Malian-delta flights

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"I don’t play ‘African Blues,’" explains Ali Farka Toure. "Those guys along the Mississippi Delta play ‘Malian-American music." Still, if Toure had a twin brother across the Atlantic, separated at birth, it would probably be John Lee Hooker.

Africa’s pre-eminent bluesman … oops, rather master of Malian folk music, is back with his first album since his Grammy award-winning Talking Timbuktu. Here, unlike his recent projects (including Timbuktu with Ry Cooder and The Source with Taj Mahal), Toure returns to his roots with an all-Malian cast.

After years of international touring to support his albums that seemed to have a permanent place atop the Billboard world music chart, Toure spent most of the past five years at his farm in Niafunke (in northern Mali). "My Home is in the Desert" could be an apt subtitle for Toure’s latest. He didn’t want to leave home, so the crew from World Circuit traveled to the Sahara with a portable studio to capture Toure in his environment.

The result here in Niafunke is definitely a more "Malian" album than much of Toure’s work over the past decade. The man who epitomizes cool and whose music is synonymous with infectious grooves manages to capture much of the raw guts that made him, and Malian blues, famous around the world.

The record is a mix of trademark Toure electric and acoustic blues, with calabashes used as percussion and the occasional touch of the njarka (a single-stringed African violin). A chorus of female backing vocalists adds a fresh touch.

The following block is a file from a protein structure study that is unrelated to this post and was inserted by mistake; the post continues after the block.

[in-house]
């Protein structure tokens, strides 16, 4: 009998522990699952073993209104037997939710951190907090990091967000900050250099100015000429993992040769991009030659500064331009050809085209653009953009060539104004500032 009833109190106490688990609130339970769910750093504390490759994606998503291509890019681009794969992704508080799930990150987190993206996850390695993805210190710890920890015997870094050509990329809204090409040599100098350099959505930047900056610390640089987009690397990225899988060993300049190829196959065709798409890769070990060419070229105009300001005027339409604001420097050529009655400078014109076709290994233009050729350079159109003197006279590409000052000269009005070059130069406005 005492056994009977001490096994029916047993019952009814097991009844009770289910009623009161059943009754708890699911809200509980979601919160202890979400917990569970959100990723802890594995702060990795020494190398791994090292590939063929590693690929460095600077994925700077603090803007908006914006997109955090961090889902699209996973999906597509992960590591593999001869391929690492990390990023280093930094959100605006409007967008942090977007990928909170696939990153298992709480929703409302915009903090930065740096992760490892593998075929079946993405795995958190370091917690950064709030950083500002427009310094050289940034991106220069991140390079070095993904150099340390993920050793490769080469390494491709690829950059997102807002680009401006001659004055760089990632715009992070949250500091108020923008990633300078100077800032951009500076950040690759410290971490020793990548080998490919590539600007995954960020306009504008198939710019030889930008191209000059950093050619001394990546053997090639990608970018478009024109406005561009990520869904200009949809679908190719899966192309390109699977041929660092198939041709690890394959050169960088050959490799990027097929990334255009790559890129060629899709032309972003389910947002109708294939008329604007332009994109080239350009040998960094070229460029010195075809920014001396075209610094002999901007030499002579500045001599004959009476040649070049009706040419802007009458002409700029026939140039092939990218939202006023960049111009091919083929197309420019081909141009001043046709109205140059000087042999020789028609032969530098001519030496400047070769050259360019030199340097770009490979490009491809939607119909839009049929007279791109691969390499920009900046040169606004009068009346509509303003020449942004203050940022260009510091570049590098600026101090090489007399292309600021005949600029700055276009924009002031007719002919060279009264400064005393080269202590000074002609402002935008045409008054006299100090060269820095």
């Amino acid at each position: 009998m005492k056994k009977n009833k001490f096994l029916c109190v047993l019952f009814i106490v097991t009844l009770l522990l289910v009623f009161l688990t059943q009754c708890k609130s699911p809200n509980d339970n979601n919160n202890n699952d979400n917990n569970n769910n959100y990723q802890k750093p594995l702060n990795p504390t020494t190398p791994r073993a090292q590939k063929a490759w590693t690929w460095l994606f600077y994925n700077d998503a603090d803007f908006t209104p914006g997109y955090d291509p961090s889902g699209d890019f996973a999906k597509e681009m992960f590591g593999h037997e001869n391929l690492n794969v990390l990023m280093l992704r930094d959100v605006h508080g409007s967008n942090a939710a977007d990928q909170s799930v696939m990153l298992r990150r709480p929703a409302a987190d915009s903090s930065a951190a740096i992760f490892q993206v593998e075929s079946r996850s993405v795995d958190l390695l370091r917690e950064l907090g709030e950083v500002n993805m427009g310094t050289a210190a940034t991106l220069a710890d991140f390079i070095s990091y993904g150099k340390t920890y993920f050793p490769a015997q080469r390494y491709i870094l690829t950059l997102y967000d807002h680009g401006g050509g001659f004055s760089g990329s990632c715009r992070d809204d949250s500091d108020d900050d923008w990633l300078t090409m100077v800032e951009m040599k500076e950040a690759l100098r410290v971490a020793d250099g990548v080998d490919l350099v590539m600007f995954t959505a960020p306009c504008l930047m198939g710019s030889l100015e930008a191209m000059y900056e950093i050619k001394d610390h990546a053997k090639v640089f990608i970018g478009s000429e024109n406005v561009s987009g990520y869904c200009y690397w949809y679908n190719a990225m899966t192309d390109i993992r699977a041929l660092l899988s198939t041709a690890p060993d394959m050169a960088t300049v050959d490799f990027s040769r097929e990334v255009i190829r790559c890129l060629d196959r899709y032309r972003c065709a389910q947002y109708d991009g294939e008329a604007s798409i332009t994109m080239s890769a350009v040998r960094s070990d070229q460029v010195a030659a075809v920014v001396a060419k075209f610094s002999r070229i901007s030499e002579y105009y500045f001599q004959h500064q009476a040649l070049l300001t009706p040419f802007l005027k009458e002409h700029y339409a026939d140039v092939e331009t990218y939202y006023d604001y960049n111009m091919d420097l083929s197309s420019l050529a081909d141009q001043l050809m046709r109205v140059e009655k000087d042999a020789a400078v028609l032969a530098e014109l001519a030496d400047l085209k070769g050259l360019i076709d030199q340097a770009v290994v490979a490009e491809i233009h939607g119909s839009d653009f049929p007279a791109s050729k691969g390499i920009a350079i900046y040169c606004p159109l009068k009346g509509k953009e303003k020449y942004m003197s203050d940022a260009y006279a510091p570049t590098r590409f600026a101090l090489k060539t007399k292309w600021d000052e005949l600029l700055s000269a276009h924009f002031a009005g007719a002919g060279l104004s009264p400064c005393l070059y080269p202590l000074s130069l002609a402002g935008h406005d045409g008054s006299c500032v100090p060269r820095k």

Still there is at times an inconsistent feeling on Niafunke. Half of the songs, including "Howkouna" and "Allaha Uya," seem to be full of Toure’s raw passion – songs where you can almost hear the sweat beading on the guitarist’s forehead – but sadly, there are a few tracks that seem to miss the mark, a feeling that Toure had better takes up his sleeve, leaving an impression that the album seemed to have been recorded in a hurry (ironic, considering that it has been five years since his last release).

Still, since the man is a musical giant, an album where half of the 10 tracks are scorchers isn’t bad. It is, in fact, far better than most West African albums released in recent memory. It is regrettable for us Americans that Toure isn’t in the mood to tour, so, at least for now, we’ll have to make do with this "almost-live-in-the-desert" recording.

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